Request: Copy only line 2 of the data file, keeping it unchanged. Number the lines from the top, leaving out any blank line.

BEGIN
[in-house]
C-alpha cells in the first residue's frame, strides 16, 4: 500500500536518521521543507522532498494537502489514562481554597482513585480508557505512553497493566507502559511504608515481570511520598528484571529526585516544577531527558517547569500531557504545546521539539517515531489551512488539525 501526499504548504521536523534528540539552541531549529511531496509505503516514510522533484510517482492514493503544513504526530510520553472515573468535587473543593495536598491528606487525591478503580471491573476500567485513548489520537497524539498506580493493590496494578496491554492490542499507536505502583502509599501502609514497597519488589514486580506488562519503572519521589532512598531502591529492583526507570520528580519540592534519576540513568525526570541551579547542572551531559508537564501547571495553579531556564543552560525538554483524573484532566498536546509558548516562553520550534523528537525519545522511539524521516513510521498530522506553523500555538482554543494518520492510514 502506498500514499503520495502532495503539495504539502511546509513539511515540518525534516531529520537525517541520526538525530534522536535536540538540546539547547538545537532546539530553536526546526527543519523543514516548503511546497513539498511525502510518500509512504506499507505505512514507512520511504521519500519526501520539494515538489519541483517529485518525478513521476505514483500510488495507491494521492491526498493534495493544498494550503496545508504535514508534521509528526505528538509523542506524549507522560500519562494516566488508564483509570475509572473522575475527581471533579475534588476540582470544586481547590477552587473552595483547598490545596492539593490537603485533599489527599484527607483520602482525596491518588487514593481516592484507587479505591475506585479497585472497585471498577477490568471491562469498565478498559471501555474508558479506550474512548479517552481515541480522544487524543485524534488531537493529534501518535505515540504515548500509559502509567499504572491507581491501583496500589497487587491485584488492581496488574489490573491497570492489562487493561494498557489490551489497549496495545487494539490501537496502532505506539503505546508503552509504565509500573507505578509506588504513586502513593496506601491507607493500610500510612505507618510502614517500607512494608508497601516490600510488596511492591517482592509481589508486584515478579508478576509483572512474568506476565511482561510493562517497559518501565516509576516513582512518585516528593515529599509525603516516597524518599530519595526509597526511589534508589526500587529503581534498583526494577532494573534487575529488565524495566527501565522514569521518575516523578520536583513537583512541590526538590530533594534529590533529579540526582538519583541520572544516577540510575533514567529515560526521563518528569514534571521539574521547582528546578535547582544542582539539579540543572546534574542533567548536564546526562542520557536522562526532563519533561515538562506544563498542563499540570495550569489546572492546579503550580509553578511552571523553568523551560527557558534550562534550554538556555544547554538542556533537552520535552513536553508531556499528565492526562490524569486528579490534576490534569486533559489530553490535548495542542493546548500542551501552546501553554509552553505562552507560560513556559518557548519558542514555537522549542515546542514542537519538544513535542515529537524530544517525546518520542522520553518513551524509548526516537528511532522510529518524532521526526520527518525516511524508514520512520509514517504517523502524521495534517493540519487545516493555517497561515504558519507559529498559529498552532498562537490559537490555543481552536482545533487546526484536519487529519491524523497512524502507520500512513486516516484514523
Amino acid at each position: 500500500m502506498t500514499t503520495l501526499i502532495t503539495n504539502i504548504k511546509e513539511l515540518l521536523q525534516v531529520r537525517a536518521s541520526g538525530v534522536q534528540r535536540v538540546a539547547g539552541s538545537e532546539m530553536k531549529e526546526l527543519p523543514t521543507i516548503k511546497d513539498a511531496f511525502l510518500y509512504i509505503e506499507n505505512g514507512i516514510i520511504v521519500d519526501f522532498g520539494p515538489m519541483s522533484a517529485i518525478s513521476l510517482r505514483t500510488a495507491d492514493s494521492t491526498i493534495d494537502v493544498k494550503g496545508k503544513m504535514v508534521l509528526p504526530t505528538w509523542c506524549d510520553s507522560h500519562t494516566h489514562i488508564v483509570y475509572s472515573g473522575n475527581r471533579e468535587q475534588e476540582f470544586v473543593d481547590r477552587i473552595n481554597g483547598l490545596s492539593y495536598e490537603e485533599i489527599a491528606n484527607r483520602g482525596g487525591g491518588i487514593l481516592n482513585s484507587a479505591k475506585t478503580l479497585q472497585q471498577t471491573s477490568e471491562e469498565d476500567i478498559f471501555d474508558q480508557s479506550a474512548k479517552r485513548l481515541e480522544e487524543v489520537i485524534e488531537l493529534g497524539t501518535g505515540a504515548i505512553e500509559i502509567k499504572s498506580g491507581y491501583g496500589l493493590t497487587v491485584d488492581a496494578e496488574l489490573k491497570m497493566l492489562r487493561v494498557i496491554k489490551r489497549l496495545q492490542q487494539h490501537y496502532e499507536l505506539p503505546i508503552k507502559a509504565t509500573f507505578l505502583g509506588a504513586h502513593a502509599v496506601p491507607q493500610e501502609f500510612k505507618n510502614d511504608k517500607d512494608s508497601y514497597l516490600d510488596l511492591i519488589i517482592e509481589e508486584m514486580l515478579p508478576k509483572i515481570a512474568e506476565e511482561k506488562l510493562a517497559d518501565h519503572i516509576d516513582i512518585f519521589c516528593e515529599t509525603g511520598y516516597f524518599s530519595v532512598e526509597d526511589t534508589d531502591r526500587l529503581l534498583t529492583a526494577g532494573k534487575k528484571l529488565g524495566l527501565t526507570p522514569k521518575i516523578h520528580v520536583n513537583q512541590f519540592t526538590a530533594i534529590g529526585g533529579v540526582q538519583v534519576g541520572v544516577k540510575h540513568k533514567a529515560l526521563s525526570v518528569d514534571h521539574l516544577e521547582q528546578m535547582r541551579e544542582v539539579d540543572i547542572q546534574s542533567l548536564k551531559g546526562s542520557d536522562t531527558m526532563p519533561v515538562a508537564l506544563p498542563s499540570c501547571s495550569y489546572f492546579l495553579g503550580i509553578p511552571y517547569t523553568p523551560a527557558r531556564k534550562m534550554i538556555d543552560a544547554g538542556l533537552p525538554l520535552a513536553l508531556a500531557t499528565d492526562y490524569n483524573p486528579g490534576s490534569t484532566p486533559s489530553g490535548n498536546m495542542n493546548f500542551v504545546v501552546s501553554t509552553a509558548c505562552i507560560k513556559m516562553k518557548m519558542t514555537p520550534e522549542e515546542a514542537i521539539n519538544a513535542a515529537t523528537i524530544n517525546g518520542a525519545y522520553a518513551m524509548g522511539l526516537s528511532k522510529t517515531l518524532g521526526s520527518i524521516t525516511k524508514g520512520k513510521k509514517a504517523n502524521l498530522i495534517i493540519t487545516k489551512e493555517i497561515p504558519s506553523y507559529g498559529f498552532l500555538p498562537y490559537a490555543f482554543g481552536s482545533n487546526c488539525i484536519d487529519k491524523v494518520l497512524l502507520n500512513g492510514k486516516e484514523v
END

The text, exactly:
C-alpha cells in the first residue's frame, strides 16, 4: 500500500536518521521543507522532498494537502489514562481554597482513585480508557505512553497493566507502559511504608515481570511520598528484571529526585516544577531527558517547569500531557504545546521539539517515531489551512488539525 501526499504548504521536523534528540539552541531549529511531496509505503516514510522533484510517482492514493503544513504526530510520553472515573468535587473543593495536598491528606487525591478503580471491573476500567485513548489520537497524539498506580493493590496494578496491554492490542499507536505502583502509599501502609514497597519488589514486580506488562519503572519521589532512598531502591529492583526507570520528580519540592534519576540513568525526570541551579547542572551531559508537564501547571495553579531556564543552560525538554483524573484532566498536546509558548516562553520550534523528537525519545522511539524521516513510521498530522506553523500555538482554543494518520492510514 502506498500514499503520495502532495503539495504539502511546509513539511515540518525534516531529520537525517541520526538525530534522536535536540538540546539547547538545537532546539530553536526546526527543519523543514516548503511546497513539498511525502510518500509512504506499507505505512514507512520511504521519500519526501520539494515538489519541483517529485518525478513521476505514483500510488495507491494521492491526498493534495493544498494550503496545508504535514508534521509528526505528538509523542506524549507522560500519562494516566488508564483509570475509572473522575475527581471533579475534588476540582470544586481547590477552587473552595483547598490545596492539593490537603485533599489527599484527607483520602482525596491518588487514593481516592484507587479505591475506585479497585472497585471498577477490568471491562469498565478498559471501555474508558479506550474512548479517552481515541480522544487524543485524534488531537493529534501518535505515540504515548500509559502509567499504572491507581491501583496500589497487587491485584488492581496488574489490573491497570492489562487493561494498557489490551489497549496495545487494539490501537496502532505506539503505546508503552509504565509500573507505578509506588504513586502513593496506601491507607493500610500510612505507618510502614517500607512494608508497601516490600510488596511492591517482592509481589508486584515478579508478576509483572512474568506476565511482561510493562517497559518501565516509576516513582512518585516528593515529599509525603516516597524518599530519595526509597526511589534508589526500587529503581534498583526494577532494573534487575529488565524495566527501565522514569521518575516523578520536583513537583512541590526538590530533594534529590533529579540526582538519583541520572544516577540510575533514567529515560526521563518528569514534571521539574521547582528546578535547582544542582539539579540543572546534574542533567548536564546526562542520557536522562526532563519533561515538562506544563498542563499540570495550569489546572492546579503550580509553578511552571523553568523551560527557558534550562534550554538556555544547554538542556533537552520535552513536553508531556499528565492526562490524569486528579490534576490534569486533559489530553490535548495542542493546548500542551501552546501553554509552553505562552507560560513556559518557548519558542514555537522549542515546542514542537519538544513535542515529537524530544517525546518520542522520553518513551524509548526516537528511532522510529518524532521526526520527518525516511524508514520512520509514517504517523502524521495534517493540519487545516493555517497561515504558519507559529498559529498552532498562537490559537490555543481552536482545533487546526484536519487529519491524523497512524502507520500512513486516516484514523